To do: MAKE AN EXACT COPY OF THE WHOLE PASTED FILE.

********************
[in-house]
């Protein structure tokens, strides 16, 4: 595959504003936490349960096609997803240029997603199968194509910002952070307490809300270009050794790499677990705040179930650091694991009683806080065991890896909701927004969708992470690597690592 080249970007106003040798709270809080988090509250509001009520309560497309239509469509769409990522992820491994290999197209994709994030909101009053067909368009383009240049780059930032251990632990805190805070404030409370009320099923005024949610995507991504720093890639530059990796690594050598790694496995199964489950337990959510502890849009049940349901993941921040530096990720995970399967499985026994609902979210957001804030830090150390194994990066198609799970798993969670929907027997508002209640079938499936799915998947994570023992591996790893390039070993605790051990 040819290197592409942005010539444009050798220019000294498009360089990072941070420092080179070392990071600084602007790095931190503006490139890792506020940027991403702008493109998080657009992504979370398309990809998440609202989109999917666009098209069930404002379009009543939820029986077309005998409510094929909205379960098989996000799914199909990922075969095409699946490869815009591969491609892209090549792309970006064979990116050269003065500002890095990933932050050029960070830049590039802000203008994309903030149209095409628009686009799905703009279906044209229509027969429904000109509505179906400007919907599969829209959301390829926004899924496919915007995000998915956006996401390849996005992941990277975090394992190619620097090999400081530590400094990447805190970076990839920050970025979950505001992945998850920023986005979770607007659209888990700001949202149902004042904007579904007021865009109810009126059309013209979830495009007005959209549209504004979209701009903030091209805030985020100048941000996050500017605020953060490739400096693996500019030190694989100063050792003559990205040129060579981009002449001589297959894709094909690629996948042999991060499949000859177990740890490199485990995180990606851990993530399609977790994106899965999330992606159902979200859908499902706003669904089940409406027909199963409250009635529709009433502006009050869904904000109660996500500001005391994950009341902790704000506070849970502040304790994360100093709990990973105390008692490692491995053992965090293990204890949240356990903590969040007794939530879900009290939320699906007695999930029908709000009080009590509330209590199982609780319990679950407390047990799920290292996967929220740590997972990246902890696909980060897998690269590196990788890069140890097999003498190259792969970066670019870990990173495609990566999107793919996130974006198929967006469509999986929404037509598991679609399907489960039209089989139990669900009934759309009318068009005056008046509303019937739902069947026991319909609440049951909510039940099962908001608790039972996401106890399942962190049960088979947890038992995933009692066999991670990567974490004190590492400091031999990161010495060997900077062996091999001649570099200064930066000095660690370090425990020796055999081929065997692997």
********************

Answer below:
[in-house]
């Protein structure tokens, strides 16, 4: 595959504003936490349960096609997803240029997603199968194509910002952070307490809300270009050794790499677990705040179930650091694991009683806080065991890896909701927004969708992470690597690592 080249970007106003040798709270809080988090509250509001009520309560497309239509469509769409990522992820491994290999197209994709994030909101009053067909368009383009240049780059930032251990632990805190805070404030409370009320099923005024949610995507991504720093890639530059990796690594050598790694496995199964489950337990959510502890849009049940349901993941921040530096990720995970399967499985026994609902979210957001804030830090150390194994990066198609799970798993969670929907027997508002209640079938499936799915998947994570023992591996790893390039070993605790051990 040819290197592409942005010539444009050798220019000294498009360089990072941070420092080179070392990071600084602007790095931190503006490139890792506020940027991403702008493109998080657009992504979370398309990809998440609202989109999917666009098209069930404002379009009543939820029986077309005998409510094929909205379960098989996000799914199909990922075969095409699946490869815009591969491609892209090549792309970006064979990116050269003065500002890095990933932050050029960070830049590039802000203008994309903030149209095409628009686009799905703009279906044209229509027969429904000109509505179906400007919907599969829209959301390829926004899924496919915007995000998915956006996401390849996005992941990277975090394992190619620097090999400081530590400094990447805190970076990839920050970025979950505001992945998850920023986005979770607007659209888990700001949202149902004042904007579904007021865009109810009126059309013209979830495009007005959209549209504004979209701009903030091209805030985020100048941000996050500017605020953060490739400096693996500019030190694989100063050792003559990205040129060579981009002449001589297959894709094909690629996948042999991060499949000859177990740890490199485990995180990606851990993530399609977790994106899965999330992606159902979200859908499902706003669904089940409406027909199963409250009635529709009433502006009050869904904000109660996500500001005391994950009341902790704000506070849970502040304790994360100093709990990973105390008692490692491995053992965090293990204890949240356990903590969040007794939530879900009290939320699906007695999930029908709000009080009590509330209590199982609780319990679950407390047990799920290292996967929220740590997972990246902890696909980060897998690269590196990788890069140890097999003498190259792969970066670019870990990173495609990566999107793919996130974006198929967006469509999986929404037509598991679609399907489960039209089989139990669900009934759309009318068009005056008046509303019937739902069947026991319909609440049951909510039940099962908001608790039972996401106890399942962190049960088979947890038992995933009692066999991670990567974490004190590492400091031999990161010495060997900077062996091999001649570099200064930066000095660690370090425990020796055999081929065997692997």